Kelley is also accused of trying to conceal the funds and avoid paying taxes on the money.

In 2008, after consumer class action lawsuits were filed against the escrow and title industry over reconveyance fees, Kelley shut down the Post Closing Department and quickly moved the money through a series of bank transfers. Ultimately the money ended up in a bank account in the name of a new company—an account Kelley later linked to an offshore trust. That’s when Kelley first declared the money to the IRS.

Starting in 2011, after the class actions had been dismissed and the Old Republic lawsuit had been settled, Kelley started drawing down the funds in $245,000 annual installments and paying taxes on the money. Prosecutors assert that Kelley should have reported the income sooner and they allege he took tens-of-thousands of dollars in improper deductions on the money, including purchases of children’s toys and Egyptian cotton sheets.

‘I get paid for being creative’

To counter previous prosecution testimony from an IRS auditor, the defense called a certified public accountant to make the case that Kelley’s tax treatment of the reconveyance funds was legally defensible. Joseph Dawson took the stand armed with a sheaf of tax-related rulings and one-liners about the complexities of tax law.

“You can’t treat the income tax return like a comic book,” Dawson quipped at one point.

Dawson testified that Kelley was justified in not reporting the reconveyance fees as income until after the threat of lawsuits had subsided in 2011. Prior to that point, Dawson said, there were potential “claims” on the money that prevented it from being recognized as income.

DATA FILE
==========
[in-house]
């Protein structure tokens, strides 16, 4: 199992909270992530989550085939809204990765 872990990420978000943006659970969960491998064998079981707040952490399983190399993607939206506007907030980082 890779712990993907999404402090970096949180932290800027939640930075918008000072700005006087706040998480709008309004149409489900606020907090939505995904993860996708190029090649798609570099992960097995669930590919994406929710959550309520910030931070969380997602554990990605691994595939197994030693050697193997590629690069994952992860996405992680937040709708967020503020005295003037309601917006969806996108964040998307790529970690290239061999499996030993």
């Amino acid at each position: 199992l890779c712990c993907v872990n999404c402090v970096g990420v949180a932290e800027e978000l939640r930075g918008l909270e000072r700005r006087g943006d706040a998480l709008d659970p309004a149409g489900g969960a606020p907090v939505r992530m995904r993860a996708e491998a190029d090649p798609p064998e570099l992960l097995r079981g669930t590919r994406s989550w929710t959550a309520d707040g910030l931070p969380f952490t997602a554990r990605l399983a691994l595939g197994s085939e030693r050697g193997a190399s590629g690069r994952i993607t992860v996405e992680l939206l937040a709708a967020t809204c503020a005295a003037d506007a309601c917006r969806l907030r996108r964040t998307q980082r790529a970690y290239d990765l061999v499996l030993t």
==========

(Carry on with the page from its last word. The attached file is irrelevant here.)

As for Kelley’s plan to draw down the funds over 10 years, Dawson called that “appropriate.”

At one point Dawson held up a thick stack of papers representing three sections of the Internal Revenue Code having to do with the particular accounting method that Kelley said he had employed. “It might take you a week to read it and you wouldn’t understand three-quarters of it,” he told the jury. “I don’t.”

Regarding the tax deductions Kelley took in the later years, even though prosecutors say he wasn’t actively doing business, Dawson said that too might be justifiable. “The rules are not necessarily clear,” Dawson said, giving the example of a shipping company that had sold all its ships but still legally claimed substantial tax deductions.

Dawson did draw the line on tax deductions for Egyptian cotton sheets and toys. “I get paid for being creative … [but] no, you can’t deduct them,” Dawson said.

On cross-examination, Assistant U.S. Attorney Katheryn Frierson got Dawson to acknowledge that if the money Kelley possessed was stolen, then his delayed reporting to the IRS was not justified.

“Stolen money is considered income, isn’t that right?” she asked.

“In most situations, yes,” Dawson replied.

“And stolen money should be reported in the year it’s taken?” she followed up.

“Again, in most situations, yes,” Dawson agreed.

Refunds rarely given

Earlier in the day, the defense called a representative of Stewart Title to testify about reconveyance fees and refunds.

Kimberly McDermid, an escrow manager and vice president, said that in the past her firm had collected a $100 to $125 reconveyance fee at closings.

“How often would you say refunds were given?” defense attorney Patty Eakes asked.

“Rarely,” McDermid answered.

On cross-examination, the prosecution established that when McDermid later outsourced reconveyance tracking to a third party tracking firm it was for a flat $20 tracking fee and the vendor had to absorb any additional costs.

The defense plans to call its last witness Monday. Jury instructions and closing arguments are expected on Tuesday.

Copyright 2016 Northwest News Network

Since January 2004, Austin Jenkins has been the Olympia-based political reporter for the Northwest News Network. In that position, Austin covers Northwest politics and public policy, as well as the Washington State Legislature. You can also see Austin on television as host of TVW's (the C–SPAN of Washington State) Emmy-nominated public affairs program "Inside Olympia."